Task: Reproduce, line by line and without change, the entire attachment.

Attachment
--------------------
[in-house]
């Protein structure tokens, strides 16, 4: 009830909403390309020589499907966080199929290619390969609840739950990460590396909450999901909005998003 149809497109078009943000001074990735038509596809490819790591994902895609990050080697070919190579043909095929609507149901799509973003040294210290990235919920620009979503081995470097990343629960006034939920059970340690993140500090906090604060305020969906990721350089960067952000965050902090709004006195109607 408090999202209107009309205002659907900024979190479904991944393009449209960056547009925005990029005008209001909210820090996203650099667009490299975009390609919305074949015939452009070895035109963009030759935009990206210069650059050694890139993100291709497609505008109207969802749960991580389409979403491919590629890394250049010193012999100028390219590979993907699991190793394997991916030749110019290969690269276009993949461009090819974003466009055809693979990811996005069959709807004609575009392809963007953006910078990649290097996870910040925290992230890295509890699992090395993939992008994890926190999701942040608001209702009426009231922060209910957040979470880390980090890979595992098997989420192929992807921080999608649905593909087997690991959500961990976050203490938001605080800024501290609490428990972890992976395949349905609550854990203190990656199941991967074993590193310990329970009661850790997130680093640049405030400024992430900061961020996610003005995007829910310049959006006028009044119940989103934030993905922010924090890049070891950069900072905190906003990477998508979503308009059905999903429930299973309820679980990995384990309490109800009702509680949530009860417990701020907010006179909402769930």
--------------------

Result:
[in-house]
């Protein structure tokens, strides 16, 4: 009830909403390309020589499907966080199929290619390969609840739950990460590396909450999901909005998003 149809497109078009943000001074990735038509596809490819790591994902895609990050080697070919190579043909095929609507149901799509973003040294210290990235919920620009979503081995470097990343629960006034939920059970340690993140500090906090604060305020969906990721350089960067952000965050902090709004006195109607 408090999202209107009309205002659907900024979190479904991944393009449209960056547009925005990029005008209001909210820090996203650099667009490299975009390609919305074949015939452009070895035109963009030759935009990206210069650059050694890139993100291709497609505008109207969802749960991580389409979403491919590629890394250049010193012999100028390219590979993907699991190793394997991916030749110019290969690269276009993949461009090819974003466009055809693979990811996005069959709807004609575009392809963007953006910078990649290097996870910040925290992230890295509890699992090395993939992008994890926190999701942040608001209702009426009231922060209910957040979470880390980090890979595992098997989420192929992807921080999608649905593909087997690991959500961990976050203490938001605080800024501290609490428990972890992976395949349905609550854990203190990656199941991967074993590193310990329970009661850790997130680093640049405030400024992430900061961020996610003005995007829910310049959006006028009044119940989103934030993905922010924090890049070891950069900072905190906003990477998508979503308009059905999903429930299973309820679980990995384990309490109800009702509680949530009860417990701020907010006179909402769930």